On the Record: The Mysterious Daniel Johnston

Last Monday at the ’Sco, lo-fi singer/songwriting hero Daniel Johnston delivered simple, painfully sincere and clever love songs in his signature quivering voice and with striking intensity, staring at the floor as he played and periodically running off the stage for breaks. Although in most cases this unpolished presentation would be subject to criticism, it’s precisely this quality that Johnston’s legions of devoted, often-obsessive fans love about the man and his music. Watching Johnston perform was a raw emotional experience; to witness this singer put his bare emotions on display before an audience that may or may not get it — let alone care at all — was at times uncomfortable. But the performance was also inspiring in a way that too few concerts are; Johnston’s palpable vulnerability and lack of pretension were a refreshing reminder of what all artists and musicians should strive for: brutal sincerity, at whatever cost. I was especially taken aback by Johnston’s cover of The Beatles’ “You’ve Got To Hide Your Love Away”: With his eyes closed, Johnston seemed to not care at all about who was listening or what we thought of him, and it felt as if we had walked in on him singing tenderly to himself in his bedroom. Most musicians are so busy trying to up their coolness factor that they’ve no doubt forgotten the classics — like the Beatles — that drew them to music in the first place. Unsurprisingly, Johnston mentioned the Beatles again and again in our interview, demonstrating in conversation the unassuming quality of his musical persona.

Beatrice Rothbaum, Editor-In-Chief

There are a lot of compilations of your work, like the Story of An Artist box set that was released last year. Are you still fond of your earlier recordings?

I don’t really listen to it that much, but when I’m with friends sometimes and they put it on, it’s not bad to hear it. Then I think, ‘Wow, I write pretty good, I wonder if I can still do it.’ Then when I’m writing, I think, ‘This is a bit more advanced. And it’s gonna be better than that on real records with good production.’ So, for the most part it’s still the same, except I’m recording in a real studio.

You have a new comic book coming out—

Yeah, Space Ducks.

Can you tell me a little about it?

It’s about the adventures of these space ducks that climb the hidden headquarters to save this military group. It’s all about the war that went on, so it’s kind of comical. This is the first real comic book that I’ve done for the public. I’m not done yet, but I just keep getting a lot of remarks about it. When I started out, they said, ‘What’s your new comic book about?’ And I said, “Space Ducks.” I just made it up. It’s like Beatlemania or something… I’m just kidding…

What was new for you about the process of making the comic book?

I always wanted to be a comic book artist, and then when I moved to Austin, I found out that there were clubs with people my own age that I could do shows with. I always did my music, but I thought I would make a living through my drawings, not my music. I started playing all of the time, and I eventually did some recording, and now I’m finally the comic book artist that I always wanted to be. It helps to have fans. It’s pretty cool.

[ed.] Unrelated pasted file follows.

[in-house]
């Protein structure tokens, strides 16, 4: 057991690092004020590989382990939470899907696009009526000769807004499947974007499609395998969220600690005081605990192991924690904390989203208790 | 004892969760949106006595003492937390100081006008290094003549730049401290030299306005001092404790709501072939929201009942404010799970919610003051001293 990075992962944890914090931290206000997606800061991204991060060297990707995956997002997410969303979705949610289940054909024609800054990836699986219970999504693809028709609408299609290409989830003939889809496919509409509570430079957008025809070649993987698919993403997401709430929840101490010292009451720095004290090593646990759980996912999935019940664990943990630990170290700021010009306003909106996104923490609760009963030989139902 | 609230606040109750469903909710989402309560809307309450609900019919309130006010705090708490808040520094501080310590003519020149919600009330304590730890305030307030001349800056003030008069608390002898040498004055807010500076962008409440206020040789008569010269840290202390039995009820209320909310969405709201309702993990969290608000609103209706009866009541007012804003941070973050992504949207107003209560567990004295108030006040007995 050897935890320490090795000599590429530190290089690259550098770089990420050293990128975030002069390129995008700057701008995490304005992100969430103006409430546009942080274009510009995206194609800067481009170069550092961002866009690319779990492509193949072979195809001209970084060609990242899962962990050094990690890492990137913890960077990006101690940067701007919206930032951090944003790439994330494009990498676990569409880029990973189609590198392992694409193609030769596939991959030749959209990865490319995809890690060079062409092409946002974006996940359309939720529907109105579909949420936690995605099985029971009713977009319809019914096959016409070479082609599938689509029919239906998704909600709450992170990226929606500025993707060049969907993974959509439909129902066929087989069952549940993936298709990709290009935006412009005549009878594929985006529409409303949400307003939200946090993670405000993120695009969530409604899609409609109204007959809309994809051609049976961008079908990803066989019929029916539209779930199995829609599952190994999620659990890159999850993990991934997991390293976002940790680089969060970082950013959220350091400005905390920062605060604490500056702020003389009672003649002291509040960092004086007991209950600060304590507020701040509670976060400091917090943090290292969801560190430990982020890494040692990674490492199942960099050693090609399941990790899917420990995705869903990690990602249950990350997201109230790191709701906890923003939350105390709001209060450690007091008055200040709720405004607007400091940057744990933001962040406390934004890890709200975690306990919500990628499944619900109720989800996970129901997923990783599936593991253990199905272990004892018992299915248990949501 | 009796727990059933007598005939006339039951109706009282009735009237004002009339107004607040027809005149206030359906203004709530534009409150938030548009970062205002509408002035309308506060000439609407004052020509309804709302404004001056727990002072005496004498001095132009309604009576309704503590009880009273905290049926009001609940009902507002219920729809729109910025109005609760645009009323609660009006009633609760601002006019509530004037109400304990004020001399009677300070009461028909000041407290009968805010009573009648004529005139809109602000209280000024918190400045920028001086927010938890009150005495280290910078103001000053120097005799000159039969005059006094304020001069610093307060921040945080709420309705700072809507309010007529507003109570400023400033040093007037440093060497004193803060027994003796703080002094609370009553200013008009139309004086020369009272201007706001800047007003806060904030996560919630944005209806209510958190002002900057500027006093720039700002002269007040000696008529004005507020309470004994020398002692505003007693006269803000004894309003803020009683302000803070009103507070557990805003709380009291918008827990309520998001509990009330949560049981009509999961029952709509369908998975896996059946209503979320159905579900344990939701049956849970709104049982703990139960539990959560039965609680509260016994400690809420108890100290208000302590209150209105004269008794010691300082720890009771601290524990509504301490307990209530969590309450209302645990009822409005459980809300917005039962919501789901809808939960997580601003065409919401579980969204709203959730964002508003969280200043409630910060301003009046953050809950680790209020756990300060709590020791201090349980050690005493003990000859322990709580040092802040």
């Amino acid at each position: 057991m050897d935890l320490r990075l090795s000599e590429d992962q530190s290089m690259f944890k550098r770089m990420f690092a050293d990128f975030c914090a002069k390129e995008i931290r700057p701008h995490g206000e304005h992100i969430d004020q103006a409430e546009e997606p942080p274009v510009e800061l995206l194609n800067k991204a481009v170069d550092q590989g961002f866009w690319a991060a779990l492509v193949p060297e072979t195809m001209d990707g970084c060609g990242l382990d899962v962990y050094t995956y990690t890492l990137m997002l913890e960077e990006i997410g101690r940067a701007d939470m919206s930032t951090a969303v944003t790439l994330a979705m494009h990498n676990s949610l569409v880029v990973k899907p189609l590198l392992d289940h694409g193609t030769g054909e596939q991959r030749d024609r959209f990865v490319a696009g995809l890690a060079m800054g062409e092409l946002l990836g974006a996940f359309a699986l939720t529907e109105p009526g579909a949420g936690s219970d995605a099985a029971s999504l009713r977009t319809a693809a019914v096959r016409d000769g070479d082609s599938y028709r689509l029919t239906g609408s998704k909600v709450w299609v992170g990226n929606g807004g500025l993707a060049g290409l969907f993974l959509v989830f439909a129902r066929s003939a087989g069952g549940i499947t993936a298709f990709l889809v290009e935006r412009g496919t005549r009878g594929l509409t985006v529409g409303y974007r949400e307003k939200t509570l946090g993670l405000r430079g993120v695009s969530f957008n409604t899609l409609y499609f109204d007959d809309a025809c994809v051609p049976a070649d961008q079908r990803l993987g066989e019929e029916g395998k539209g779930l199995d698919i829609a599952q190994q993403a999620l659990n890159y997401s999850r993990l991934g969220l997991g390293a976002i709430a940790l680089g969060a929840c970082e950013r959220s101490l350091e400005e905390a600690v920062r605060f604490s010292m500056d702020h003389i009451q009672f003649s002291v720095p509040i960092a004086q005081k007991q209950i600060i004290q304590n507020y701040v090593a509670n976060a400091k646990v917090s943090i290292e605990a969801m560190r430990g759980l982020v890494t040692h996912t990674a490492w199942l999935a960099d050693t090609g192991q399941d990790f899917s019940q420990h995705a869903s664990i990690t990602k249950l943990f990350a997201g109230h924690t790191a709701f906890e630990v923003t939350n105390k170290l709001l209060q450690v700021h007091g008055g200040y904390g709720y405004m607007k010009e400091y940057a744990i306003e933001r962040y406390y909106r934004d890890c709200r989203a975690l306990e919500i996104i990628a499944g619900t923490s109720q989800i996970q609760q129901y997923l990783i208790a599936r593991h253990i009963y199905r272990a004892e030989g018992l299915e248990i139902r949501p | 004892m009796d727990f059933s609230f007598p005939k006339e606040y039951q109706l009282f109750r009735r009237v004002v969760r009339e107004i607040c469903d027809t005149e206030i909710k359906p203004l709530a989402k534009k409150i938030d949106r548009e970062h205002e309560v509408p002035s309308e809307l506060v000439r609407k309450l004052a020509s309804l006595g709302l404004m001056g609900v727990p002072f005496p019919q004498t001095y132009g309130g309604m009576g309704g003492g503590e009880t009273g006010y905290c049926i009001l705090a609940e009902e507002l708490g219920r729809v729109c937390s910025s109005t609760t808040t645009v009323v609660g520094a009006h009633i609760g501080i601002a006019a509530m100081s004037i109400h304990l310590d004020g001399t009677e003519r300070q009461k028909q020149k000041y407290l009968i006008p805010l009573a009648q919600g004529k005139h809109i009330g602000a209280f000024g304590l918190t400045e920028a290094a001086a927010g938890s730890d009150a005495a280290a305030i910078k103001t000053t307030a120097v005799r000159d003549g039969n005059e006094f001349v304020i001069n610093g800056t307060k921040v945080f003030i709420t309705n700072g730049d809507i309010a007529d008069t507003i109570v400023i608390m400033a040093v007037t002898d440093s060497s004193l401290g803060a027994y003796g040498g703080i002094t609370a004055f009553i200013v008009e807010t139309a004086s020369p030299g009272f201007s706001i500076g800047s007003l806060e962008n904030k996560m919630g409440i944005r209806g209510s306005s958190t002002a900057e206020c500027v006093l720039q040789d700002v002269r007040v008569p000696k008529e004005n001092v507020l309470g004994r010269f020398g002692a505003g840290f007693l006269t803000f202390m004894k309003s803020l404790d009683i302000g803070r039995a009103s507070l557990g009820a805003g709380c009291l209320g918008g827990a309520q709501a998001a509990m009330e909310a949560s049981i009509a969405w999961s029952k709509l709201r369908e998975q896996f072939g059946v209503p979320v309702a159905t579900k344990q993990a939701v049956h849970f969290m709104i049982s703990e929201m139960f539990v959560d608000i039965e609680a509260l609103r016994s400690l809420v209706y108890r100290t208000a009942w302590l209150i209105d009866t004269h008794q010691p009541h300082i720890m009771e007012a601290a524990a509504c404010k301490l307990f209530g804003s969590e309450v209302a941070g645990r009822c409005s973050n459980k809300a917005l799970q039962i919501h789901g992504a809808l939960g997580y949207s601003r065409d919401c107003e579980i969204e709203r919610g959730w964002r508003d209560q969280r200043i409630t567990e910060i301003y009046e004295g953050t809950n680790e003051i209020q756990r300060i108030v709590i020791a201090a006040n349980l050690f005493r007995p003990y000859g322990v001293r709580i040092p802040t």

So you’re coming out with this comic book, and you’ve done a lot of music and art in the past. Do you hope to tackle a different kind of project in the future?

Well, we’re planning to work on a new movie. I want to direct a new movie. There are other opportunities for me and my band, Danny and The Nightmares. We have a new album coming out very soon that I’m really proud of. It’s called The Death of Satan. We’re really happy about it. It’s really scary — it’s not for the weak at heart.

When did you start writing songs?

Junior high. I was listening to a lot of the earlier Cream albums and boy, did I love it. But the way I found out about the Beatles was I bought a bunch of singles at record stores and I picked out my two favorites and they were both by Paul McCartney. So, I remember going to a store and seeing the Beatles on file and saying, “Well, here’s Paul’s old group, I wonder if they were any good.” [Laughs]

Did you have any formal music training?

I had a piano tuner that came and tuned my piano one time, and I said, “Can you show me a few tricks?” because he was a music guy. And he was playing C6 and F6 and even though I still play those all of the time, they haven’t made it to a record yet. So I still plan to use those.

So, did you just figure out the other chords?

Well, with the Beatles, I heard Ringo say in an interview that they would take fakebooks and get chord progressions from them and just have fun. But if there’s a chord progression that exists and if you play it yourself and ignore the real song, you can make up your own music to it. That’s what I’ve done a lot, with Songs of Pain especially.

Do you remember what it was like to make that album?

Well, I was in love with a girl that married an undertaker, and I was sure that I was going to die, and it was the only way I could ever see her again.

Did music help you get through tough times?

The Beatles saved me a lot. I was really a nerd in high school because I had a nervous breakdown, because I’m a manic-depressive, you know… And in junior high I was one of the most popular kids at school. By the time I went to high school everyone was saying, “What’s wrong with Dan?” When I was a senior I discovered the Beatles and I’d play it and I started loving it and I was encouraged. So I started going up to girls at school and talking to them with a British accent [Laughs].